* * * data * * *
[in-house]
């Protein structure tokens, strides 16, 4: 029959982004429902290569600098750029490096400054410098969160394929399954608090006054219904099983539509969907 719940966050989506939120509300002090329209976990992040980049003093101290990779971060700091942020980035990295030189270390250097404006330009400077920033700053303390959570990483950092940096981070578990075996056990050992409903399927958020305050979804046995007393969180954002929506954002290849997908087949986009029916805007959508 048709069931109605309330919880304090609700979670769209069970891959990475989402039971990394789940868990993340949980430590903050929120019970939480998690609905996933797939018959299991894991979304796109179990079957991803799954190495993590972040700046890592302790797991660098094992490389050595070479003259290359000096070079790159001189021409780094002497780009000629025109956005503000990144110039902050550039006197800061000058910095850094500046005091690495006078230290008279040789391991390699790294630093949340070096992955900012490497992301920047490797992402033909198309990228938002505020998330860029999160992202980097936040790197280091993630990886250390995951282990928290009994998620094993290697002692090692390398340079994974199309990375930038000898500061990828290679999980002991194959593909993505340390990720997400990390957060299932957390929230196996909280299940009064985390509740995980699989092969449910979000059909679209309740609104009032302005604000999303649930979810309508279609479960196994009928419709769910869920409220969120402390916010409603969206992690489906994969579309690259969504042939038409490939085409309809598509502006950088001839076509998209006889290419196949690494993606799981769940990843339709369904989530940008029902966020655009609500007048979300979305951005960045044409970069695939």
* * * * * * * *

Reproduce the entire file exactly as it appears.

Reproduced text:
[in-house]
């Protein structure tokens, strides 16, 4: 029959982004429902290569600098750029490096400054410098969160394929399954608090006054219904099983539509969907 719940966050989506939120509300002090329209976990992040980049003093101290990779971060700091942020980035990295030189270390250097404006330009400077920033700053303390959570990483950092940096981070578990075996056990050992409903399927958020305050979804046995007393969180954002929506954002290849997908087949986009029916805007959508 048709069931109605309330919880304090609700979670769209069970891959990475989402039971990394789940868990993340949980430590903050929120019970939480998690609905996933797939018959299991894991979304796109179990079957991803799954190495993590972040700046890592302790797991660098094992490389050595070479003259290359000096070079790159001189021409780094002497780009000629025109956005503000990144110039902050550039006197800061000058910095850094500046005091690495006078230290008279040789391991390699790294630093949340070096992955900012490497992301920047490797992402033909198309990228938002505020998330860029999160992202980097936040790197280091993630990886250390995951282990928290009994998620094993290697002692090692390398340079994974199309990375930038000898500061990828290679999980002991194959593909993505340390990720997400990390957060299932957390929230196996909280299940009064985390509740995980699989092969449910979000059909679209309740609104009032302005604000999303649930979810309508279609479960196994009928419709769910869920409220969120402390916010409603969206992690489906994969579309690259969504042939038409490939085409309809598509502006950088001839076509998209006889290419196949690494993606799981769940990843339709369904989530940008029902966020655009609500007048979300979305951005960045044409970069695939």